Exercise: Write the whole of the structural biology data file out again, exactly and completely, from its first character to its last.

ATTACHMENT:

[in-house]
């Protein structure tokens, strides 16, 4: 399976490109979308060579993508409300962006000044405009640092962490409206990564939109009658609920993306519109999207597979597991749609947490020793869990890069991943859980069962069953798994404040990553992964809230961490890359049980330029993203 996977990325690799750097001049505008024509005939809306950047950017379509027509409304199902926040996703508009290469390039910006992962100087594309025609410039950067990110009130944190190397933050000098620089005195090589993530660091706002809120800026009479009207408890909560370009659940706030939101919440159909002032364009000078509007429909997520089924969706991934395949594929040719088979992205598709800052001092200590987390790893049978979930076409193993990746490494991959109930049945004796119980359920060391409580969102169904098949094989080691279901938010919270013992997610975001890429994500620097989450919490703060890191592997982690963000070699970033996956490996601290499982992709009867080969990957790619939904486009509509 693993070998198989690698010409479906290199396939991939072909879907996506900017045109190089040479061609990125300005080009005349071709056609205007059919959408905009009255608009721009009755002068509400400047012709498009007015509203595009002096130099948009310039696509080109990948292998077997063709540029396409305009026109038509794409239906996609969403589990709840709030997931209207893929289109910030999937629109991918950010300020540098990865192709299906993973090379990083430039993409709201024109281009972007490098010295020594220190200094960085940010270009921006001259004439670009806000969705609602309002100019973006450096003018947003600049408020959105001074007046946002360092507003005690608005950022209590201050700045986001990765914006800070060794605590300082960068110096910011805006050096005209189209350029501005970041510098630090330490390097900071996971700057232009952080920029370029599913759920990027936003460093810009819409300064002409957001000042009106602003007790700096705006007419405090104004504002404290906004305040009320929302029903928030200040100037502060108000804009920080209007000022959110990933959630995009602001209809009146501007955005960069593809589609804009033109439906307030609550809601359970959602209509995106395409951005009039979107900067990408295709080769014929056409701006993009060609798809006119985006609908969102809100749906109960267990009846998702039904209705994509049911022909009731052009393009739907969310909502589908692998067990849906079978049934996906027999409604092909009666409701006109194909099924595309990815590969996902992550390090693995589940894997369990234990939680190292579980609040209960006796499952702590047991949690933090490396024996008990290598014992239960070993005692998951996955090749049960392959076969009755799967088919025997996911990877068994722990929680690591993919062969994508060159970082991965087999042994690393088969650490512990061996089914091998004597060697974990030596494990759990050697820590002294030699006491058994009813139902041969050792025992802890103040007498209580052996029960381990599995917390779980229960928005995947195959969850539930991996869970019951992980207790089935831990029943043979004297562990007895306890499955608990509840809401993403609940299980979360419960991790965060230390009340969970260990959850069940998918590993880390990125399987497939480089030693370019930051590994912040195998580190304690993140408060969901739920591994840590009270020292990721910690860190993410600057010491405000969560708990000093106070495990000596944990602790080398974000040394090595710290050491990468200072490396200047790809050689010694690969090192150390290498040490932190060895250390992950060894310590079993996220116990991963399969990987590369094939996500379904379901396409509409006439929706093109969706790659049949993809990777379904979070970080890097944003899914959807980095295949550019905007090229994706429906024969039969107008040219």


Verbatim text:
[in-house]
């Protein structure tokens, strides 16, 4: 399976490109979308060579993508409300962006000044405009640092962490409206990564939109009658609920993306519109999207597979597991749609947490020793869990890069991943859980069962069953798994404040990553992964809230961490890359049980330029993203 996977990325690799750097001049505008024509005939809306950047950017379509027509409304199902926040996703508009290469390039910006992962100087594309025609410039950067990110009130944190190397933050000098620089005195090589993530660091706002809120800026009479009207408890909560370009659940706030939101919440159909002032364009000078509007429909997520089924969706991934395949594929040719088979992205598709800052001092200590987390790893049978979930076409193993990746490494991959109930049945004796119980359920060391409580969102169904098949094989080691279901938010919270013992997610975001890429994500620097989450919490703060890191592997982690963000070699970033996956490996601290499982992709009867080969990957790619939904486009509509 693993070998198989690698010409479906290199396939991939072909879907996506900017045109190089040479061609990125300005080009005349071709056609205007059919959408905009009255608009721009009755002068509400400047012709498009007015509203595009002096130099948009310039696509080109990948292998077997063709540029396409305009026109038509794409239906996609969403589990709840709030997931209207893929289109910030999937629109991918950010300020540098990865192709299906993973090379990083430039993409709201024109281009972007490098010295020594220190200094960085940010270009921006001259004439670009806000969705609602309002100019973006450096003018947003600049408020959105001074007046946002360092507003005690608005950022209590201050700045986001990765914006800070060794605590300082960068110096910011805006050096005209189209350029501005970041510098630090330490390097900071996971700057232009952080920029370029599913759920990027936003460093810009819409300064002409957001000042009106602003007790700096705006007419405090104004504002404290906004305040009320929302029903928030200040100037502060108000804009920080209007000022959110990933959630995009602001209809009146501007955005960069593809589609804009033109439906307030609550809601359970959602209509995106395409951005009039979107900067990408295709080769014929056409701006993009060609798809006119985006609908969102809100749906109960267990009846998702039904209705994509049911022909009731052009393009739907969310909502589908692998067990849906079978049934996906027999409604092909009666409701006109194909099924595309990815590969996902992550390090693995589940894997369990234990939680190292579980609040209960006796499952702590047991949690933090490396024996008990290598014992239960070993005692998951996955090749049960392959076969009755799967088919025997996911990877068994722990929680690591993919062969994508060159970082991965087999042994690393088969650490512990061996089914091998004597060697974990030596494990759990050697820590002294030699006491058994009813139902041969050792025992802890103040007498209580052996029960381990599995917390779980229960928005995947195959969850539930991996869970019951992980207790089935831990029943043979004297562990007895306890499955608990509840809401993403609940299980979360419960991790965060230390009340969970260990959850069940998918590993880390990125399987497939480089030693370019930051590994912040195998580190304690993140408060969901739920591994840590009270020292990721910690860190993410600057010491405000969560708990000093106070495990000596944990602790080398974000040394090595710290050491990468200072490396200047790809050689010694690969090192150390290498040490932190060895250390992950060894310590079993996220116990991963399969990987590369094939996500379904379901396409509409006439929706093109969706790659049949993809990777379904979070970080890097944003899914959807980095295949550019905007090229994706429906024969039969107008040219």